(see other posts here & here) which is not totally out of left field because a) I have an interest in the subject. b) October is Domestic Violence Awareness Month. c) In light of current events affecting Jennifer Hudson’s family, it’s apropos.
You could probably file this entry under “duh,” but although it is seemingly obvious that certain bruises and cuts might be more visible on white/light skin as opposed to black/dark skin, this “discovery” could be important to how investigations are conducted. I’m just going to link this article and let it speak for itself.
Rape injuries harder to spot in dark-skinned women
Sexual-assault injuries may be tougher to detect in darker-skinned women — potentially putting them at a disadvantage in both the health and legal systems, according to researchers.
In a study of women who voluntarily underwent forensic exams after consensual sex, the researchers found that white women were significantly more likely than black women to have injuries to the external genitalia detected.There were no such differences, however, when it came to more internal injuries. Continue reading
Like the majority of Americans (and world citizens) I had never heard of Sarah Palin until she was announced as John McCain’s running mate. Never. When Barack Obama announced Joe Biden as his choice for VP, I wasn’t scratching my head thinking, “WHO?” I had heard of Joe Biden. A lot.
In my last full time job before law school, I worked at a domestic violence organization. There, I heard Senator Biden’s name many times in association with legislation and activism against domestic violence. People in my agency would talk about Biden like he was the greatest man ever. Whatever his faults, Biden was known to pay more than lip service when it came to violence against women. I had heard of Joe Biden again as I worked on a research paper for a class in law school. I wrote about the Violence Against Women Act and immigrant battered women. I got an A, by the way.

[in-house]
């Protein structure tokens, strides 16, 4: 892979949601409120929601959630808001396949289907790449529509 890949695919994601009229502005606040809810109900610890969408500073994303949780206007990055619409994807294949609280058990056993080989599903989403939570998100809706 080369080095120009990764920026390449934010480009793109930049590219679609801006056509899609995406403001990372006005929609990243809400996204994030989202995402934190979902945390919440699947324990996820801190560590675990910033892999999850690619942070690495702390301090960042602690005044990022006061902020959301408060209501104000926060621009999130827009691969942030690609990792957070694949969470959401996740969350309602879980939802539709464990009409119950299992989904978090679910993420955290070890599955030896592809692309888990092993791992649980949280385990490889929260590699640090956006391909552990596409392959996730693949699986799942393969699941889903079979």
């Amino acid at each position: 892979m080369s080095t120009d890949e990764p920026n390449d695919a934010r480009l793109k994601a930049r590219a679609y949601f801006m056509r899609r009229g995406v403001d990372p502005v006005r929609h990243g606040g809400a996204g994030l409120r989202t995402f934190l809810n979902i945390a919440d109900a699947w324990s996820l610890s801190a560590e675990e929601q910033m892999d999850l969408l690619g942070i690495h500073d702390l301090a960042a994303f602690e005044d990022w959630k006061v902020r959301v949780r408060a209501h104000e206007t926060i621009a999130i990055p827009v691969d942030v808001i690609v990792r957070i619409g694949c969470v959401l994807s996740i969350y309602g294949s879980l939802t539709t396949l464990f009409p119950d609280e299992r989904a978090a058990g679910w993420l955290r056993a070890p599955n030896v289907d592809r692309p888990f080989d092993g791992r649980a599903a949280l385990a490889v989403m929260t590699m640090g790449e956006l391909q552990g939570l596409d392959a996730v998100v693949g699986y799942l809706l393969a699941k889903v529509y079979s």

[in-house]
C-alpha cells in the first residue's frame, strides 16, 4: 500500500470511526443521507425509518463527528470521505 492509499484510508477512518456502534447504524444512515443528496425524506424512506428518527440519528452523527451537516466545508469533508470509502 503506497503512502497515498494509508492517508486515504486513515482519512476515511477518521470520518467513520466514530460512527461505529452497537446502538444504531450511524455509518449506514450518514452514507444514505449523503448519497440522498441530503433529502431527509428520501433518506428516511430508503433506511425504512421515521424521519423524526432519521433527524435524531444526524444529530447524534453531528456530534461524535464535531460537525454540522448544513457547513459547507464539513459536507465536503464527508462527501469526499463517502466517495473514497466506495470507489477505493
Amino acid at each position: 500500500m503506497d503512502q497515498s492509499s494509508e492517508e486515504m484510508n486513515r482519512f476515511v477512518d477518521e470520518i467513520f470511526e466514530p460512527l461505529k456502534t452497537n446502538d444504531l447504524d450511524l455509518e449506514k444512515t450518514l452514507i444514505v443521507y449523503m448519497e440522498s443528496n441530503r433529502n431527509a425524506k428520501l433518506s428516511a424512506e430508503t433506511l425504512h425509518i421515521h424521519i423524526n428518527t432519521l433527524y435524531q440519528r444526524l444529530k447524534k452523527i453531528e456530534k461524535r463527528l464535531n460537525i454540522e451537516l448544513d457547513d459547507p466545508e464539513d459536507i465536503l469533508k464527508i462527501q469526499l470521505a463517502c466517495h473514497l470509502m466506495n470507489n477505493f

Peep this video from the Obama campaign highlighting Biden’s contribution to VAWA.
I think the young woman’s story in the video is particularly powerful because it shows how a woman can go for help, after being repeatedly terrorized, and still not be safe. No matter how many times I say it, people always think it’s so easy for a woman to just leave. Maybe coming from a victim/survivor’s mouth, it’ll sound a little different.
On Thursday, October 30th, join survivors, allies, activists, organizers, bloggers, artists, sisters and friends in speaking out against violence against women of color.
Violence against women of color is a huge problem the world over. Here in the U.S., a newly released study reinforces what many of us already know, Black women in America are victims of crime at rates higher than our counterparts of other races. The Violence Policy Center’s report“When Men Murder Women: An Analysis of 2006 Homicide Data,”stated
The study stated there were 1,818 race-identified females murdered by males. And while white women accounted for the largest total of those killed–1,208–African American women were killed at a rate nearly three times higher.
Of those homicides where a murder weapon could be identified, 305 of the victims were fatally shot and most during the course of an argument. (Source Chicago Defender)
Women of color are hit harder by violence often because they already deal with issues that normally make it difficult to exorcise one’s self from a dangerous situation (i.e. economics, housing, family structure, education, and unemployment). Continue reading